// Logic goes here.
}

// Rest of logic goes here.
}


Now all you need to worry about is closing the resources correctly, which the try-with-resources will do for you. The IOException will simply being thrown and bubble up until it is being handled. For example in your main method:

public static final void main(String[] args) {
try {
sortContent(new File("input.txt"), new File("output.txt"));
} catch (IOException e) {
ex.printStackTrace();
}
}


If you feel especially inclined to provide more information, you can always wrap the thrown exception.

public static final void sortContent(File inputFile, File outputFile) throws IOException {
// ...

try (Scanner scanner = new Scanner(inputFile) {
// ...
} catch (IOException e) {
throw new IOException("Failed to read from input file <" + inputFile.toString() + ">.", e);
}

// ....
}


Notice that we do not throw away the original exception, but instead use it as cause for the one we are throwing.

Optional appendix: Why are one letter variable names not so good and should be avoided if possible?

Good code is expressive, as it is with the spoken language, expressiveness tends to depend on three things:

1. More letters
2. More words
3. The correct terms

If we only use few letters to communicate something, we are not very expressive, example "ltns gr8 cu 2d asap". Of course this is readable to some, but not as widely as if it would be a written as "long time no see, great idea, see you tonight as soon as possible".

If we only use few words to communicate something, we are not very expressive, example "tomorrow margaritas". Again, we can deduce the meaning if we are familiar with the context, but without the necessary context we have a hard time understanding "We'll meet tomorrow at your place, I bring the margaritas".

If we use the incorrect terms to communicate something, we are note very expressive, example "you can use our typewriter". Again, it will take use much longer to figure out that "typewriter" is used her interchangeably with "printer".

So we can establish the simple rule: The more expressive, the better.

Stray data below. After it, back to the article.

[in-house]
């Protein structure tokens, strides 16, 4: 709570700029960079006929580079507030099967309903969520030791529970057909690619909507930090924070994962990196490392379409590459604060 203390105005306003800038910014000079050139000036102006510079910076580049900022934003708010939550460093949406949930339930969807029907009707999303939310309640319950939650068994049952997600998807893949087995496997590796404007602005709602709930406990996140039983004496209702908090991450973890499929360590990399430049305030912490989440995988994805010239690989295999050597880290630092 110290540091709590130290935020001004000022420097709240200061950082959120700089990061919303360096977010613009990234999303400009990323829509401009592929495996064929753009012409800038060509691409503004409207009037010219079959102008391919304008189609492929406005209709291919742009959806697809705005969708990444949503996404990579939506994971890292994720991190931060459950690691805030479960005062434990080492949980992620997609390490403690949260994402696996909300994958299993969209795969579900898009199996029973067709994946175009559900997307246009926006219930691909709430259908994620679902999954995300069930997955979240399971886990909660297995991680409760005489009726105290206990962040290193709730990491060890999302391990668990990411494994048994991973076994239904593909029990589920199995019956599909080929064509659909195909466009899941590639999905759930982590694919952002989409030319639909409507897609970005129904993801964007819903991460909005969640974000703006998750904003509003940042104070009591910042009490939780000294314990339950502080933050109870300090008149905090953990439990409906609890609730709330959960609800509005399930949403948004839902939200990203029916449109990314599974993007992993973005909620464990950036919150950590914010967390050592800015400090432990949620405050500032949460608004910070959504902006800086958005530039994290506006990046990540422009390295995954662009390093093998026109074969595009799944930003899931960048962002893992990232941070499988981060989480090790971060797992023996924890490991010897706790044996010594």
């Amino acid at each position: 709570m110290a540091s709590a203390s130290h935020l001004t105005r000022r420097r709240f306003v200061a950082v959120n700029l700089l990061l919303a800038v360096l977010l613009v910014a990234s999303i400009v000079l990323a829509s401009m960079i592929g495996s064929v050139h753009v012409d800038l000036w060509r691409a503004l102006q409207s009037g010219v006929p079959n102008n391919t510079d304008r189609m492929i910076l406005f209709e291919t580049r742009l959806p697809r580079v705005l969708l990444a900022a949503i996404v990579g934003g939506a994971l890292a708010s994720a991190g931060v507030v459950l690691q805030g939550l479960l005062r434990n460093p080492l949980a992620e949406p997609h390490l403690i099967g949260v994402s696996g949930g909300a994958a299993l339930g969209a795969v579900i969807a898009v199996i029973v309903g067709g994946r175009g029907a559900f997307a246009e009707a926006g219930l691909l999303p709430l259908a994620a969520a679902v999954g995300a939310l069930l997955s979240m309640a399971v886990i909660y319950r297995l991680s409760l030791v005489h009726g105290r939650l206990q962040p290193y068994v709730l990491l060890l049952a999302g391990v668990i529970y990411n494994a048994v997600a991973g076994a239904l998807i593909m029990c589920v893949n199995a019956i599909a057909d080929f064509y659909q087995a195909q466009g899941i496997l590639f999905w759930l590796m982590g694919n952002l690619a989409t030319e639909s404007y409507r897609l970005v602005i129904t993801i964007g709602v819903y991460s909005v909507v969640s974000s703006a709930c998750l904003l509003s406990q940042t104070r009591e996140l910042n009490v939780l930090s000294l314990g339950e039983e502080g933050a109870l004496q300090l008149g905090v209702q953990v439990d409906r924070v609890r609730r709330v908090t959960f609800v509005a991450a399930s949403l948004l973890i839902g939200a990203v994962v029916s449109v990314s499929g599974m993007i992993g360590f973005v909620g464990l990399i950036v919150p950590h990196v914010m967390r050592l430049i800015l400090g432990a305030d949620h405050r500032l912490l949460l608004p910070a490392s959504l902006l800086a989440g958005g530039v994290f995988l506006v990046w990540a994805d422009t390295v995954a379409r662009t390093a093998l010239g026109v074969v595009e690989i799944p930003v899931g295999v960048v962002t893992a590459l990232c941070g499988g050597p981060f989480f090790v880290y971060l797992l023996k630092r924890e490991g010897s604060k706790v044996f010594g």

Let's map this to code. We do not always have the luxury of being aware of the complete context of the code we are looking at. Here is a simple example:

a[i] = a[i] + 5;


We can deduce from this line the following assumptions:

1. a is an array, very likely int.
2. i is very likely a loop counter.
3. 5 is added to the value at the index i.

There's a good chance that these assumptions would be correct. However, we still do not know what a is, or what range i has (spoiler: we'll never know, actually), or why 5 is being added to these values. So if we look at the same snippet with better naming, at least the first question becomes clear:

readValues[index] = readValues[index] + THE_MAGIC_VALUE_THIS_NAME_TELLS_YOU_SOMETHING;


Notice how index still doesn't tell us much besides "it's most likely a loop over the whole array, otherwise it would have a better name". But if we swap out index with counter, we suddenly have a completely different meaning of this line:

readValues[counter] = readValues[counter] + THE_MAGIC_VALUE_THIS_NAME_TELLS_YOU_SOMETHING;


We know that it is very likely not a loop over the whole array, but instead over a different range, maybe this is not even a for loop, but a while loop. So with a simple name change we can already transport some meaning. Let's build up a larger example:

// Assume a to be non-null int[]

for (int i = 0; i < a.length; i++) {
for (int j = a.length - 1; j > i; j--) {
if (a[i] == a[j]) {
storeForLater(a, i, j);
}
}
}


Additionally, because the code was refactored the names carried over into the function that we call inside the loops, storeForLater(int[] a, int i, int j). And I believe at this point we can all agree that the names are not that good. Also notice how I sneakily extended the scope of the argument by introducing the refactored method. Let's see if we can improve that with proper names:

for (int leftIndex = 0; leftInex < readValues.length; leftIndex++) {
for (int rightIndex = readValues.length - 1; rightIndex > leftIndex; rightIndex--) {
}
}
}


Now that's quite a mouthful, but every line on its own has become much more expressive. Let's have an isolated look at the if:

if (a[i] == a[j]) {